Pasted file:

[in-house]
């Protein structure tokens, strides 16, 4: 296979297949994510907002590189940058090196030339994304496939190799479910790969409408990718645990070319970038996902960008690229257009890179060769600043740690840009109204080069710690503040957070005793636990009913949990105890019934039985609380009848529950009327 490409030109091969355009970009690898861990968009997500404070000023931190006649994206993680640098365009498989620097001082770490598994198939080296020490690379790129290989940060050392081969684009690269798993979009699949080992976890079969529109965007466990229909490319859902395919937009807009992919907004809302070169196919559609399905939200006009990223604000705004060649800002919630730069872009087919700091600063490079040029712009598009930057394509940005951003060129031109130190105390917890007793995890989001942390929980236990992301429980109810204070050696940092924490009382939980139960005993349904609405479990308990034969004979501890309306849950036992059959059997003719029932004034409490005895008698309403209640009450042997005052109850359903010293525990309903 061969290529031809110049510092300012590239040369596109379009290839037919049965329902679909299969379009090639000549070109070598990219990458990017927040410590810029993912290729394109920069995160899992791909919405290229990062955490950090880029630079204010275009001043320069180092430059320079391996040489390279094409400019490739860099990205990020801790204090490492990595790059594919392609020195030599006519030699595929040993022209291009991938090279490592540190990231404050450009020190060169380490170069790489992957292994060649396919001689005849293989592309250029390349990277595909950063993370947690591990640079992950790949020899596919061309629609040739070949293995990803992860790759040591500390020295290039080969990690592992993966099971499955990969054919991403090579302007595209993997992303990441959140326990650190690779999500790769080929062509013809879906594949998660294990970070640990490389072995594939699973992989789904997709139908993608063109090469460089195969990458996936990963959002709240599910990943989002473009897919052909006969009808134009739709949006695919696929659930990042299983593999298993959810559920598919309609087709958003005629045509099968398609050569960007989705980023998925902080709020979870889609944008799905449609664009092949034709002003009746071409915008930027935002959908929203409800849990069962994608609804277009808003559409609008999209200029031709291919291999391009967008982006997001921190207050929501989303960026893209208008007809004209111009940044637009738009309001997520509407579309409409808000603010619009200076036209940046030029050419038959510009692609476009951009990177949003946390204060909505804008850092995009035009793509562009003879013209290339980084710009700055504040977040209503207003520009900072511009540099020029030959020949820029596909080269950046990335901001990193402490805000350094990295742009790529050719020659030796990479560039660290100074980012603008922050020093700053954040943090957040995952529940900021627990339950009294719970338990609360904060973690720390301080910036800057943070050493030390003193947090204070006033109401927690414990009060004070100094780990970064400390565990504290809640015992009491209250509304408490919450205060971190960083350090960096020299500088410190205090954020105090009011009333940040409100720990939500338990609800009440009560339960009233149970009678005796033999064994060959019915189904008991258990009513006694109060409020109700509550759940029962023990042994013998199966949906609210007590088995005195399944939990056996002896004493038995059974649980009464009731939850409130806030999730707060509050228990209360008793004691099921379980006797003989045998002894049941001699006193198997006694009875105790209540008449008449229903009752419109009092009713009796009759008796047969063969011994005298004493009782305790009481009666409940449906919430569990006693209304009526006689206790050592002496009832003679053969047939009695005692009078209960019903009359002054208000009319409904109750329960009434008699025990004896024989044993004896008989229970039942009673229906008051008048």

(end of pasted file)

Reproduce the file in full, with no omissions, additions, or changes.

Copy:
[in-house]
């Protein structure tokens, strides 16, 4: 296979297949994510907002590189940058090196030339994304496939190799479910790969409408990718645990070319970038996902960008690229257009890179060769600043740690840009109204080069710690503040957070005793636990009913949990105890019934039985609380009848529950009327 490409030109091969355009970009690898861990968009997500404070000023931190006649994206993680640098365009498989620097001082770490598994198939080296020490690379790129290989940060050392081969684009690269798993979009699949080992976890079969529109965007466990229909490319859902395919937009807009992919907004809302070169196919559609399905939200006009990223604000705004060649800002919630730069872009087919700091600063490079040029712009598009930057394509940005951003060129031109130190105390917890007793995890989001942390929980236990992301429980109810204070050696940092924490009382939980139960005993349904609405479990308990034969004979501890309306849950036992059959059997003719029932004034409490005895008698309403209640009450042997005052109850359903010293525990309903 061969290529031809110049510092300012590239040369596109379009290839037919049965329902679909299969379009090639000549070109070598990219990458990017927040410590810029993912290729394109920069995160899992791909919405290229990062955490950090880029630079204010275009001043320069180092430059320079391996040489390279094409400019490739860099990205990020801790204090490492990595790059594919392609020195030599006519030699595929040993022209291009991938090279490592540190990231404050450009020190060169380490170069790489992957292994060649396919001689005849293989592309250029390349990277595909950063993370947690591990640079992950790949020899596919061309629609040739070949293995990803992860790759040591500390020295290039080969990690592992993966099971499955990969054919991403090579302007595209993997992303990441959140326990650190690779999500790769080929062509013809879906594949998660294990970070640990490389072995594939699973992989789904997709139908993608063109090469460089195969990458996936990963959002709240599910990943989002473009897919052909006969009808134009739709949006695919696929659930990042299983593999298993959810559920598919309609087709958003005629045509099968398609050569960007989705980023998925902080709020979870889609944008799905449609664009092949034709002003009746071409915008930027935002959908929203409800849990069962994608609804277009808003559409609008999209200029031709291919291999391009967008982006997001921190207050929501989303960026893209208008007809004209111009940044637009738009309001997520509407579309409409808000603010619009200076036209940046030029050419038959510009692609476009951009990177949003946390204060909505804008850092995009035009793509562009003879013209290339980084710009700055504040977040209503207003520009900072511009540099020029030959020949820029596909080269950046990335901001990193402490805000350094990295742009790529050719020659030796990479560039660290100074980012603008922050020093700053954040943090957040995952529940900021627990339950009294719970338990609360904060973690720390301080910036800057943070050493030390003193947090204070006033109401927690414990009060004070100094780990970064400390565990504290809640015992009491209250509304408490919450205060971190960083350090960096020299500088410190205090954020105090009011009333940040409100720990939500338990609800009440009560339960009233149970009678005796033999064994060959019915189904008991258990009513006694109060409020109700509550759940029962023990042994013998199966949906609210007590088995005195399944939990056996002896004493038995059974649980009464009731939850409130806030999730707060509050228990209360008793004691099921379980006797003989045998002894049941001699006193198997006694009875105790209540008449008449229903009752419109009092009713009796009759008796047969063969011994005298004493009782305790009481009666409940449906919430569990006693209304009526006689206790050592002496009832003679053969047939009695005692009078209960019903009359002054208000009319409904109750329960009434008699025990004896024989044993004896008989229970039942009673229906008051008048």